It’s (Mostly) in the PHY

The memory sub-system is one of the most complex systems in a SoC, critical for overall performance of the chip. Recent years have witnessed explosive growth in the memory market with high-speed parts (DDR4/3 with/without DIMM support, LPDDR4/3) gaining momentum in mobile, consumer and enterprise systems. This has not only resulted in increasingly complex memory controllers (MC) but also PHYs that connect the memory sub-system to the external DRAM. Due to the high-speed transfer of data between the SoC and DRAM, it is necessary to perform complex training of memory interface signals for best operation.

Traditionally, MC and PHY integration was considered to be a significant challenge, especially if the two IP blocks originated from different vendors. The key reason was the rapid evolution of memory protocols and DFI  interface boundary between controller and PHY being incompletely specified, or in some cases ambiguous, with respect to requirements for MC-PHY training.


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Why is MC-PHY integration NOT such a big issue now?


I’ll try to shed some light on this topic.  Recently, with the release of the DFI 4.0 draft specification for MC-PHY interface, things certainly seem to be heading in the right direction. For folks unfamiliar with DFI, this is an industry standard that defines the boundary signals and protocol between any generic MC and PHY. Since the inception of DFI 1.0 back in 2006, the specification has steadily advanced to cover all aspects of MC-PHY operation encompassing all relevant DRAM technology requirements. The DFI 4.0 specification is more mature compared to previous releases and specifically focuses on backwards compatibility and MC-PHY interoperability.

But that’s not the only reason why MC-PHY integration has gotten easier. To understand this better, we need to examine how MC and PHY interact during training. There are 2 fundamental ways that training of memory signals can happen:

  1. PHY evaluation mode or DFI Training mode  - This training mode can be initiated either by the PHY or the MC. Regardless of which side initiates the training, the MC sets up the DRAM for gate/read data eye/write/CA training and periodically issues training commands such as reads or writes. The PHY is responsible for determining the correct delay programming for each operation but the MC has to assist by enabling and disabling the leveling logic in the DRAMs and the PHY, and by generating the necessary read, mode register read or write strobe commands. The DFI training mode thus imposes a significant effort on the MC, and was mandatory in the earlier DFI 3.1 specification. However, in DFI 4.0, this training mode has become optional for MC.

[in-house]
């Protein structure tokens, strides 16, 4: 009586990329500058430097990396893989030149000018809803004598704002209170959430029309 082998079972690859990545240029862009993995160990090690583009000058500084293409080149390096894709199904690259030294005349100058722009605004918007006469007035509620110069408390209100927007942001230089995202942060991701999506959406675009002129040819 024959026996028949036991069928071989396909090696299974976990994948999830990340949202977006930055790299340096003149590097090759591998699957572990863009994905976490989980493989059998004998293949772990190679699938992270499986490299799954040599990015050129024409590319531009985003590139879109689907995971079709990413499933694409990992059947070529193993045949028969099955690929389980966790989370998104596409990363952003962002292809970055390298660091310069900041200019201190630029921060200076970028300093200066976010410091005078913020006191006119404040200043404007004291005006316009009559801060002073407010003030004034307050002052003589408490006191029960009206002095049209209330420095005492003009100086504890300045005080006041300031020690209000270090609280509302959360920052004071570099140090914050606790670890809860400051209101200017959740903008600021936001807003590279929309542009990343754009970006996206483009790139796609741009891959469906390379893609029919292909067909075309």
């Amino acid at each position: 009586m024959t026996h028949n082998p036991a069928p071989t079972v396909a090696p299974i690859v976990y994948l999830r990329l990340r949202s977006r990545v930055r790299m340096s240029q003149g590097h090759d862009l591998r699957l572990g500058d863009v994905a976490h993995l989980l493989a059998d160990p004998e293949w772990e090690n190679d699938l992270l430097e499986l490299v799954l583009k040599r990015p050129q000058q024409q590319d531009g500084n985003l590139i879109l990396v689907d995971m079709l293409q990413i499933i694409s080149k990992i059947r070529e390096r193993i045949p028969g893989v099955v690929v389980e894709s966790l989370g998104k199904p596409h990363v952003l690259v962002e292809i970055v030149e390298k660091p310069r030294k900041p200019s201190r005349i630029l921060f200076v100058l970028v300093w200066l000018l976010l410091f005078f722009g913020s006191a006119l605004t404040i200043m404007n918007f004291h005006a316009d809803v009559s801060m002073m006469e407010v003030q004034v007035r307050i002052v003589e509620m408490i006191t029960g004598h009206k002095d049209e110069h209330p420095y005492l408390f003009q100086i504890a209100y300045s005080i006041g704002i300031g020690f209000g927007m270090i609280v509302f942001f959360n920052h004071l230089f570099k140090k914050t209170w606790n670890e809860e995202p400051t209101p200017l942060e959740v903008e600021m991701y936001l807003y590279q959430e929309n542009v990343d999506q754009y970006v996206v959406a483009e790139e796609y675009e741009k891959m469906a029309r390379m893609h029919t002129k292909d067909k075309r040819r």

2. PHY independent mode – This is a mode where the PHY performs DRAM training with little involvement from the MC. The PHY generates all the read/write commands and programs the delays for each operation while the MC waits patiently for ‘done’ status. In DFI 3.1, the PHY independent mode could be initiated through a DFI update request protocol or through a special non-DFI training mode. In DFI 4.0, the non-DFI training mode has been replaced with a more generalized PHY master interface that enables the PHY to train the memory signals along with other low power operations.

Interestingly, PHY IP providers have decided to take ownership of training by implementing support for PHY independent mode in their IP, thereby keeping the reins to optimize the PHY training algorithms based on their PHY architecture. With PHY complexity growing and challenges with closing timing at high DDR speeds, the support for PHY independent mode training adds a valuable differentiator for PHY IP providers.

What is the memory controller’s role during PHY-independent mode training?


With the PHY doing most of the heavy lifting during the training, the MC only needs to focus on two questions:

  1. When does a request for training happen?
  2. In what state does memory need to be when handing control to the PHY for training, and in what state will memory be when PHY hands the control back to the MC?

The MC thus deals with the PHYs request for independent-mode training as an interrupt, something it needs to schedule along with a multitude of other things that it does for best memory operation. Training thus becomes a Quality-of-Service (QoS) exercise for the controller with a different set of parameters to optimize. The positive about all this is that QoS is essentially what a good MC does very well.

But what about proof of working silicon for MC-PHY integration?


With the clarity at the DFI interface, silicon proof is really a burden on the PHY because it has to train correctly at high speeds and provide a good data eye. Risk for critical bugs in MC that can only be found through silicon proof is low, something that a strong architecture and design/verification methodology can help eliminate. So the demands on MC have become less on MC-PHY interoperability, but more so on performance (memory bandwidth and latency).

Does your MC operate with the best performance in a realistic system scenario with guaranteed QoS, shortest path to memory, guaranteed response to real-time traffic, etc.?


I am leaving that as the topic of my next blog.

ARM is building state-of-the-art memory controllers with emphasis on CPU-to-memory performance, and supporting DFI-based PHY solutions available in the market today.  We have setup partnerships with 3rd party PHY providers for ensuring that integration at the DFI boundary is seamless for the end customer. ARM’s controllers support all the different training modes used by different PHYs thereby providing customers flexibility in choosing the best overall solution for their memory sub-system deployment.

Thanks for reading my blog, I welcome your feedback.

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